Understanding Breaker Point Ignition Systems
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The rotor is fixed to the top of the distributor shaft and revolves around the inside of the distributor, its contact giving each post on the circumference of the distributor cap a shot of electricity as it passes by. The posts have wires attached to them and these lead to the spark plugs that ignite the fuel/air mixture in the cylinder.
The spark has to be timed so that it sets off the gas at the right part of the piston cycle, usually when the piston is near the top of the cylinder. On most engines ignition timing is set by loosening a distributor hold down bolt and rotating the distributor to advance or retard the spark timing. Old-time garage jockeys used to set timing by ear, turning the distributor until the engine sounded "right." Most mechanics use a timing light that takes a signal from a spark plug wire and releases a pulse of light every time the spark plug wire has electricity running through it. The light is aimed at one of the pulleys on the front of the engine and the distributor is rotated until a notch on the pulley lines up with a mark on the pulley guard.
Knowing how a breaker point system works puts you in a much better position to repair it when it breaks down. If your engine isn't running and you suspect the ignition system, the first thing to do is look the whole thing over for anything that is obviously wrong, like loose or broken wires.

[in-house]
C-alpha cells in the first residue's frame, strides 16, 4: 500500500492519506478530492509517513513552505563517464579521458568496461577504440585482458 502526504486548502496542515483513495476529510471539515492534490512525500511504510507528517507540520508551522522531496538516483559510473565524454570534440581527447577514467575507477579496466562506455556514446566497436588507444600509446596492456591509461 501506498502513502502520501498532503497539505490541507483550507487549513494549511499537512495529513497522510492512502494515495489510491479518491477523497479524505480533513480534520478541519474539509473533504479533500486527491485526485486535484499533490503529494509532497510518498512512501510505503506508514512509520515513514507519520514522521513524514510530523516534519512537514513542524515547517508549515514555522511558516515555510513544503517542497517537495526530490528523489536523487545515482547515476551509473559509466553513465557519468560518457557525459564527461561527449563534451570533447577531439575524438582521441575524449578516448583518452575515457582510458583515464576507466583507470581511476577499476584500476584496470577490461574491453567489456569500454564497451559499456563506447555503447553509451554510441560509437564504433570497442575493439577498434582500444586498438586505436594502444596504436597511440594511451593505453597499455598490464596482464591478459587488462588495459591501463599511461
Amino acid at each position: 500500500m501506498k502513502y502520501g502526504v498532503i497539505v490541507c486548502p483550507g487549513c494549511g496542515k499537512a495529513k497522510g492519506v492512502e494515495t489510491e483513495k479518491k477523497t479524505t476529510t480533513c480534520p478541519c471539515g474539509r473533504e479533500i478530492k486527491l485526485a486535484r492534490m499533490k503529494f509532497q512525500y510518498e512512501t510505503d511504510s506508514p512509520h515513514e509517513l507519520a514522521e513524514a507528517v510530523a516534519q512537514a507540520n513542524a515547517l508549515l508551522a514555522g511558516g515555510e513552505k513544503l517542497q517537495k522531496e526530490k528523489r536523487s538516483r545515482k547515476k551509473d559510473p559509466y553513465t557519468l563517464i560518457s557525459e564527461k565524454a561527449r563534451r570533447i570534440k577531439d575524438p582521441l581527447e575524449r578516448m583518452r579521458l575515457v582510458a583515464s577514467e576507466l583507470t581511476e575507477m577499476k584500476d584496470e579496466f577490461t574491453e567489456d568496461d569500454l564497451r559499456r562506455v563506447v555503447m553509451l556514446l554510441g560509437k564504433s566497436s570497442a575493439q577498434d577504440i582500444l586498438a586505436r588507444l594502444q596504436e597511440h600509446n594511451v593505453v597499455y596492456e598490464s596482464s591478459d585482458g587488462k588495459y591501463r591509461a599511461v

Push down hard on the boots at the end of the spark plug wires to make sure that they are on securely. Take a glance at the points; if they look corroded replace them. Check the gap between the points (the space formed when the points are at their widest open setting) with a feeler gauge, getting the proper specification for the gap from a repair manual. A typical setting is 0.015- to 0.020-inch. Use a socket and a breaker bar to rotate the engine so that the points are at their widest gap. The gauge, either a wire type or feeler type, should just slide between the points without pushing them apart.
If this doesn't solve the problem, try tracing the entire circuit, starting with the battery. Test the battery with a voltmeter and a hydrometer. You want the battery to read at least 12.6 volts, assuming you have a 12-volt system. If the battery needs to be recharged make sure to use a trickle charger, a charger that runs at no more than 2 amps. High amp chargers can ruin a battery if used often,, something I had to learn the hard way.
Double-check the battery with a hydrometer.
Be sure to wear splash-proof goggles. Each cell should read almost the same as the others. If you get a drastically different reading in one cell you may have a bad battery.